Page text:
Levy Chandra


According to the 1999 data of the U.S. Census Bureau, more than 75% of graphic design firms are small, with no more than four employees. Currently, there is a limited amount of literature relating to digital asset management (DAM) in relation to this population. These graphic design firms work on various projects using multiple digital assets for each, such as text, images, and fonts. Some firms choose to use proprietary asset management software to manage, search, and backup their assets, while others set up workflows that utilize existing network systems and graphic software.

This research is a case study which observes the current practices of asset management systems in small graphic design firms. First, asset management problems faced by participants were identified. Some of the basic challenges include naming conventions, folder nesting, and digital asset searchability. Most participants in this study want to make improvements in their file management practices.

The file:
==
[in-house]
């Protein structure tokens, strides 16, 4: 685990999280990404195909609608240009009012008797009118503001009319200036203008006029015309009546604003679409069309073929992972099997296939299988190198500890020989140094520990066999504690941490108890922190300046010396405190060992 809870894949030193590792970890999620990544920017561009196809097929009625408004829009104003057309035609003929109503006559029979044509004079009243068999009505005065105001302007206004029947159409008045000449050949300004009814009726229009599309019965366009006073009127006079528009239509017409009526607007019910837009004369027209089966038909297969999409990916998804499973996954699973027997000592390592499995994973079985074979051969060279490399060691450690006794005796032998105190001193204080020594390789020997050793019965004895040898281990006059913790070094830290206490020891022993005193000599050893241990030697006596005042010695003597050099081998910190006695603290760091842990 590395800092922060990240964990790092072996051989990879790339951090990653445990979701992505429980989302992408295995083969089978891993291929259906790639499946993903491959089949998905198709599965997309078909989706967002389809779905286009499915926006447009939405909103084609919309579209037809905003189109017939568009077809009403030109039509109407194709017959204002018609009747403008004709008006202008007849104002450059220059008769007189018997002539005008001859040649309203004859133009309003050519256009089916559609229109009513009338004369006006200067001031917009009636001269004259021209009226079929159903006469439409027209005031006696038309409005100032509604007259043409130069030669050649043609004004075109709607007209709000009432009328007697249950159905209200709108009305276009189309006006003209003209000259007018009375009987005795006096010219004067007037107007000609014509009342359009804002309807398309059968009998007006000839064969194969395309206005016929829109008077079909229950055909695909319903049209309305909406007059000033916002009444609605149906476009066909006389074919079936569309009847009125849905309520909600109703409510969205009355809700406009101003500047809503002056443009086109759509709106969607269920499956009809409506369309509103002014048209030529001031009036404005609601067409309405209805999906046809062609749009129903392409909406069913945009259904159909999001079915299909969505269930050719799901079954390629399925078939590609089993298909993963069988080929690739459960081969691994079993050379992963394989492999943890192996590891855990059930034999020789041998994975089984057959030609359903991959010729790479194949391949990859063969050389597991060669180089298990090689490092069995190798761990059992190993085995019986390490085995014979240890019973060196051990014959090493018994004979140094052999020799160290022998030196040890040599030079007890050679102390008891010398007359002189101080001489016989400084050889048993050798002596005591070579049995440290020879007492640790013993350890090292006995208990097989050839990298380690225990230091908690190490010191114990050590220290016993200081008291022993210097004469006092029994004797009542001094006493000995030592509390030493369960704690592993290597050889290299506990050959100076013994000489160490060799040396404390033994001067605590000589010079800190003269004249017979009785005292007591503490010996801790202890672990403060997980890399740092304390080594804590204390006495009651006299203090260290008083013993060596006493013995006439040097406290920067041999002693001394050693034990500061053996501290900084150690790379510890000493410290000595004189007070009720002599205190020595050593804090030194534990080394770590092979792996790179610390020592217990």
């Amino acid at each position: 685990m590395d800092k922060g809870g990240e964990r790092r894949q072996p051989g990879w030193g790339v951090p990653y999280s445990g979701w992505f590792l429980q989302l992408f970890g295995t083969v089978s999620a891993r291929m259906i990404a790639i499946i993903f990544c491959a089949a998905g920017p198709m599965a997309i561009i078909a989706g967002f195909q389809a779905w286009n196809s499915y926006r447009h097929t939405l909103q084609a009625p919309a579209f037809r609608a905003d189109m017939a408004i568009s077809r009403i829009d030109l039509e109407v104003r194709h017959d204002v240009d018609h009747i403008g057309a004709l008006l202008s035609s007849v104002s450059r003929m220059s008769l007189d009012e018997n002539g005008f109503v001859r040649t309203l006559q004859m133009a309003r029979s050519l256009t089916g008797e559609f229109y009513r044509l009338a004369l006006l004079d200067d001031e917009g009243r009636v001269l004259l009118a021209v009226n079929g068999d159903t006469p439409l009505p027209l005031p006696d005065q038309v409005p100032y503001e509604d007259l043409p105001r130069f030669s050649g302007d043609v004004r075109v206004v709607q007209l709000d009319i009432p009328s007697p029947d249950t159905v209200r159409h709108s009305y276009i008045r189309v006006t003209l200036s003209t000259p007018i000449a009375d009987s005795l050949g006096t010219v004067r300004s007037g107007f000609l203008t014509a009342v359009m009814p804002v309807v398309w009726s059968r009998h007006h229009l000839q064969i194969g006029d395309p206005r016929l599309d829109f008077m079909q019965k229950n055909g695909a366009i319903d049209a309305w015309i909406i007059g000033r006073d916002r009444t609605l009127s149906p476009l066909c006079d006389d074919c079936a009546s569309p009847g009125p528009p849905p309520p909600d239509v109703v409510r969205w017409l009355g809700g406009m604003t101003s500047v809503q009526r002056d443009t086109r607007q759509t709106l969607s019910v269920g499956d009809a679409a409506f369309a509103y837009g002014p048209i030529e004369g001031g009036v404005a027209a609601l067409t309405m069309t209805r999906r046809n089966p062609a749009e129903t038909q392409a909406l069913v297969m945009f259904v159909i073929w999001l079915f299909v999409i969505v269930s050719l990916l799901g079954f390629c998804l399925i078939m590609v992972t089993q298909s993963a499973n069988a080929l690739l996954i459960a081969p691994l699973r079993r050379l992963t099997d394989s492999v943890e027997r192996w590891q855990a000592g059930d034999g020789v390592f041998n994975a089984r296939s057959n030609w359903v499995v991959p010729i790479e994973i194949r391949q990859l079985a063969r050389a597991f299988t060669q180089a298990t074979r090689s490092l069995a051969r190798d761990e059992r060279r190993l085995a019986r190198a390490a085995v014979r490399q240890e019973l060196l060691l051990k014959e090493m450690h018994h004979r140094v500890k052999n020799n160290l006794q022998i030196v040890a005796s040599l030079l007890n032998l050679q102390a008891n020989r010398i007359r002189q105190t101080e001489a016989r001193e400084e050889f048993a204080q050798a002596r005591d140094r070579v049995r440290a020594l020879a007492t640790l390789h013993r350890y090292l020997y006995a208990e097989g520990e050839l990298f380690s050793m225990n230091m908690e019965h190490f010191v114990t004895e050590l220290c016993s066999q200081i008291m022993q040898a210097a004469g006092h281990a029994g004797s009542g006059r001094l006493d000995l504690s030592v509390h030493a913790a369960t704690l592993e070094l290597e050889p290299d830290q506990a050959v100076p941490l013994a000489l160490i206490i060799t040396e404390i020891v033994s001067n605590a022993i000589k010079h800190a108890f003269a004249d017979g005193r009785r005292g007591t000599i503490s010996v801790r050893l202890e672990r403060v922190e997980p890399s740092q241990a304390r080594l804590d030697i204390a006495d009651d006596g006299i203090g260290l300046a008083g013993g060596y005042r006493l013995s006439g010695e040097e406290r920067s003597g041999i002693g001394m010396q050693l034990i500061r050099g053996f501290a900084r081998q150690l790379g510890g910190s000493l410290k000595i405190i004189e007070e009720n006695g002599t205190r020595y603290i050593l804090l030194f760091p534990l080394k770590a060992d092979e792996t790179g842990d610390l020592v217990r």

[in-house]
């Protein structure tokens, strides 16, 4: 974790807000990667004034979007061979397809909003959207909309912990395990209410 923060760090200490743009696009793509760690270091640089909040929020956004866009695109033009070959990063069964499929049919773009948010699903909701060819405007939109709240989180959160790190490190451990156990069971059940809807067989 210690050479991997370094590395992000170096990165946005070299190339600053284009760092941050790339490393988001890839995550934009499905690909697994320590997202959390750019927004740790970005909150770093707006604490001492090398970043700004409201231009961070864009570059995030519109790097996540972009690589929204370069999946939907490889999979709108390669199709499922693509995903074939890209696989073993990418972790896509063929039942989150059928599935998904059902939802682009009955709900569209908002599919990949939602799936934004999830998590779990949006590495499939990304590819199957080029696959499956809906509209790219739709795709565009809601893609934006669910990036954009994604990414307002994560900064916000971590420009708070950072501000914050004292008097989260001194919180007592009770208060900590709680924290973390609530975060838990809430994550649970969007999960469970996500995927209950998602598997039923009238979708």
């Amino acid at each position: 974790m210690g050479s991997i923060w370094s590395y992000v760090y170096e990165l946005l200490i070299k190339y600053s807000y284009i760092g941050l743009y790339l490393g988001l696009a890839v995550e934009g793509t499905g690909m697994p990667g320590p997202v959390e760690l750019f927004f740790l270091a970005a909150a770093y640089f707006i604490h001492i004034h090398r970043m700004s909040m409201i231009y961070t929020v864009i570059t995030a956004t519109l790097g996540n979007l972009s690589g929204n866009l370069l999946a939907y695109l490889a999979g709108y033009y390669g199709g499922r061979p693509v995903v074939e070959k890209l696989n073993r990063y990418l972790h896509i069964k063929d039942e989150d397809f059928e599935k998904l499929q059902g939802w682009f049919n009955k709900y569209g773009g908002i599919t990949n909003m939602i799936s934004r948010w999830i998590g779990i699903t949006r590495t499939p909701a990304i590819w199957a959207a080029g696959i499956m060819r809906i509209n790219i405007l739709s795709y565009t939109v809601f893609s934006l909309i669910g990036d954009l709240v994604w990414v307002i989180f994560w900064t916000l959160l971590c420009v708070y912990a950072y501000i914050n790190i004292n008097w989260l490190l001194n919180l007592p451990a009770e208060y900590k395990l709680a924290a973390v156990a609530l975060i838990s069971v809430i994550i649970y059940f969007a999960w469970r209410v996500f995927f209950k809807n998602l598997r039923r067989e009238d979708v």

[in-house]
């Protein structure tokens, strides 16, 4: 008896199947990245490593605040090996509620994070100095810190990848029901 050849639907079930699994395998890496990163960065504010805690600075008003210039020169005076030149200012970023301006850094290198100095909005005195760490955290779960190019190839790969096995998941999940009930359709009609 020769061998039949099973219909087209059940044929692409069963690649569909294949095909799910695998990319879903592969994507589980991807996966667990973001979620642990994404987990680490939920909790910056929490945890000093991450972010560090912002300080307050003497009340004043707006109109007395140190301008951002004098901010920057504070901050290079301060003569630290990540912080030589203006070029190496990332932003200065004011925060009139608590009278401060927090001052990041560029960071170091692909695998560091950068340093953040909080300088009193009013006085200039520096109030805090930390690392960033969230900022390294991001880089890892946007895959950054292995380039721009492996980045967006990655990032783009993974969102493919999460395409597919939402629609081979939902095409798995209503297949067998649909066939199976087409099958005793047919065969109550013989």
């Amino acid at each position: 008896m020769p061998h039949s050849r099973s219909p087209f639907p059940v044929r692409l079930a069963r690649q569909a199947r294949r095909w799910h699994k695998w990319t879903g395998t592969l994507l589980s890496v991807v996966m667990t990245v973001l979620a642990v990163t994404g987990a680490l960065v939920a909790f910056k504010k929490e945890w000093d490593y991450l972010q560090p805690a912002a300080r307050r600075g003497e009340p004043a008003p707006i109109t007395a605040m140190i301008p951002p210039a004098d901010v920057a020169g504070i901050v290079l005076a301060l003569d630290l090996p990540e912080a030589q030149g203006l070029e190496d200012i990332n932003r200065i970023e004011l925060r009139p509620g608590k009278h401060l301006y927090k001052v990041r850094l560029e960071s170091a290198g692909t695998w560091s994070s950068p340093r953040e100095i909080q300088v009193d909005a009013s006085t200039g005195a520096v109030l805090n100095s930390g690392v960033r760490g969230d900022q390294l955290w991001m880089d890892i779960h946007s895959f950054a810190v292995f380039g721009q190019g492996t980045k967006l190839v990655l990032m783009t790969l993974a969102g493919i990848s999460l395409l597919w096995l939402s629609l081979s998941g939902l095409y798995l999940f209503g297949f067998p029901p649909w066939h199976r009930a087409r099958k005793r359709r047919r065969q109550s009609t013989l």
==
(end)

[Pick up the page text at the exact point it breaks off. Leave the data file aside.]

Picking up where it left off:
Graphic design firms can improve their asset management system by keeping themselves informed of current DAM technologies; by relying less on personal memory and more on systematic organization; and by developing a checklist of important items to consider when managing digital assets, namely: naming convention, folder nesting, archiving, backup, searching, and means of asset transfer. In some cases, the solution is as simple as applying available desktop search engines to the workflow.

Library of Congress Subject Headings

Electronic information resources--Management; Image files--Databases; Metadata--Standards; Database management; Graphic arts; Designers

Publication Date


Document Type


Student Type


Degree Name

Print Media (MS)

Department, Program, or Center

School of Print Media (CIAS)


Franziska Frey

Advisor/Committee Member

Bill Klingensmith


Physical copy available from RIT's Wallace Library at ZA4080 .C42 2005


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